But emerging artists shouldn't feel discouraged by this change. Said Chico during his presentation, "This doesn't mean that we don't have jobs to fill. It just means that the breakdown of the disciplines is changing." Chico called for more "generalist artists" as opposed to "specialists," saying that "the specialist roles are the ones being outsourced and the people we want internally must be capable on a wide variety of fronts."
What does this mean for students? Whether you're going to work in-house at a large studio or be part of the expanding pool of contract artists, this shift means that you should be looking for more from your education. Added Slagel, "Artists should be looking at either gaining the business skills necessary to set up your own business or the more advanced skills necessary for becoming a technical artist or TD. And, to become a technical artist or TD, students need to develop an understanding of advanced software tools, scripting, and how to use software API's to create art assets efficiently."
All of which begs the question… once you've decided what type of education to pursue, how do you decide which courses to take?
The Best Course of Study
If we go by what industry insiders Chico and Slagel have said, the days of focusing solely on a single software package are gone. Students must be both knowledgeable and adaptable. It's almost guaranteed that, wherever you end up, you'll be facing either a mixed studio or a variety of contracts. You'll have to know the basics and be ready to step up.
One way to meet the challenges of working in a mixed environment is to begin by working with flexible tools that themselves allow you to work quickly in other 3D environments. And, luckily, animation tools like XSI are designed to do just that.
When considering a class -- or even a program of study -- you should keep in mind the most conducive learning environment for you. The best school or the best instructor might not be the right choice for you if you don't learn in that particular environment. If you're unsure about the kind of environment in which you learn best, consider Slagel's advice, which comes from years of experience both as a senior graphics trainer at EA and as an educator in the industry.
"Ultimately," said Slagel, "Whether you're learning in a classroom or self-teaching, I feel project-based learning is the most effective." This means using your own projects as the focus of all your training. According to Slagel, "Working on your own scenes even when using videos or tutorials is the best way to learn the necessary techniques."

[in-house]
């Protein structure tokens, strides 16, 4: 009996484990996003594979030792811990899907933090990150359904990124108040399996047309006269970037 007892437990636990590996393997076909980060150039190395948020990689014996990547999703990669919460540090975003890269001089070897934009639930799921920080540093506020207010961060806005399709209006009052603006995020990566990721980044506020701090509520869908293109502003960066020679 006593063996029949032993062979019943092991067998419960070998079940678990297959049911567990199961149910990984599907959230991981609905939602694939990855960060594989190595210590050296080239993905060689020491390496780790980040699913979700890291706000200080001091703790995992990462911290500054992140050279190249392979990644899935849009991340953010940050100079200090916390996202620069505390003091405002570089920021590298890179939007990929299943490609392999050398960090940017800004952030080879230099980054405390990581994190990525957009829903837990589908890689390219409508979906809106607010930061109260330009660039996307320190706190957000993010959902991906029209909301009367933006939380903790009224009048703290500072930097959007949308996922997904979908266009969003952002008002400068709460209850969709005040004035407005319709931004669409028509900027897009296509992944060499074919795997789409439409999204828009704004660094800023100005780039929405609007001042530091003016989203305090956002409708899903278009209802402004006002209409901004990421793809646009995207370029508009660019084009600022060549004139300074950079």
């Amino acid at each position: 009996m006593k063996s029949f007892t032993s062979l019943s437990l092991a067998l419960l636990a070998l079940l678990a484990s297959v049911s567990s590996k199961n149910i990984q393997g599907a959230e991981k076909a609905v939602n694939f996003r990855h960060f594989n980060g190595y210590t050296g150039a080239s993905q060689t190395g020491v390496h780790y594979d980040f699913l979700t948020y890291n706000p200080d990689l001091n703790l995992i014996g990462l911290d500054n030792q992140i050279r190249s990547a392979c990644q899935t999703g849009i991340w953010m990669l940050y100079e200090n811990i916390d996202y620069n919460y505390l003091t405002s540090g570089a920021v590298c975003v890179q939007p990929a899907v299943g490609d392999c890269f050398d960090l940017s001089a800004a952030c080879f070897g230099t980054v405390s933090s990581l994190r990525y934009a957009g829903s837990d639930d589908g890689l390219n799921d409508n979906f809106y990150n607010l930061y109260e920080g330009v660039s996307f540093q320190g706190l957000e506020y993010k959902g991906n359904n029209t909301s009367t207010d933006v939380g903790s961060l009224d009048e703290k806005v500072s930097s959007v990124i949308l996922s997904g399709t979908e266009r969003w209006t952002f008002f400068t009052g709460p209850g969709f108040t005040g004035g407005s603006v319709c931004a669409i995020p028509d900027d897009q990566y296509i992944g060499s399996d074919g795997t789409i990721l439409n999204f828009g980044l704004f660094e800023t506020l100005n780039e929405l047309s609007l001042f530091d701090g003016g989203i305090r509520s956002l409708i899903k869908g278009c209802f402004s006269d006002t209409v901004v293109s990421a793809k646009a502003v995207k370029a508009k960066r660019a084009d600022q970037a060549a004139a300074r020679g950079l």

Why does a project-based approach work best? It is hard to say. It could be that focusing on one project -- a project that you might have developed yourself -- allows you to really get into the nuts and bolts of a software package. Or, it might be that using one project over and over allows you to forget about the project entirely and really figure out the techniques you're learning. Or, it might be that truly the best way to learn how to do anything is to just do it.
Education for Everyone
With software companies catching on to the value of education, it is becoming easier than ever to get your hands on very sophisticated tools to start learning. As I wrote last spring, Softimage, for example, offers a variety of educational programs targeted toward each type of learning facility, and they are making it painless to start using XSI. You can download the 30-day free-trail version or, if you're a full-time student, you can get a full-educational license for only $295 for Windows version. What's more, when you graduate from a designated institution, you can get a one-year commercial license of XSI for free through the Softimage Graduate Program.
Clearly, if you're interested in breaking into the 3D industry, there are plenty of opportunities for you to do so. And don't worry if you're already an established artist in the industry; there are plenty of opportunities here for you too. Nicolas Poteet, professor and lead 3D art animator at Centre NAD, pointed out that, while "Intensive courses are great for beginners who want to test their aptitude, they are also a great idea for someone already in the industry who is looking for a refresher course." As we know, Centre NAD offers a variety of ways for you to upgrade your skills. And I can tell you from experience that Montreal is a great place to study.
Alexandra Pasian is a Montreal-based professor and freelance writer specializing in media and technology.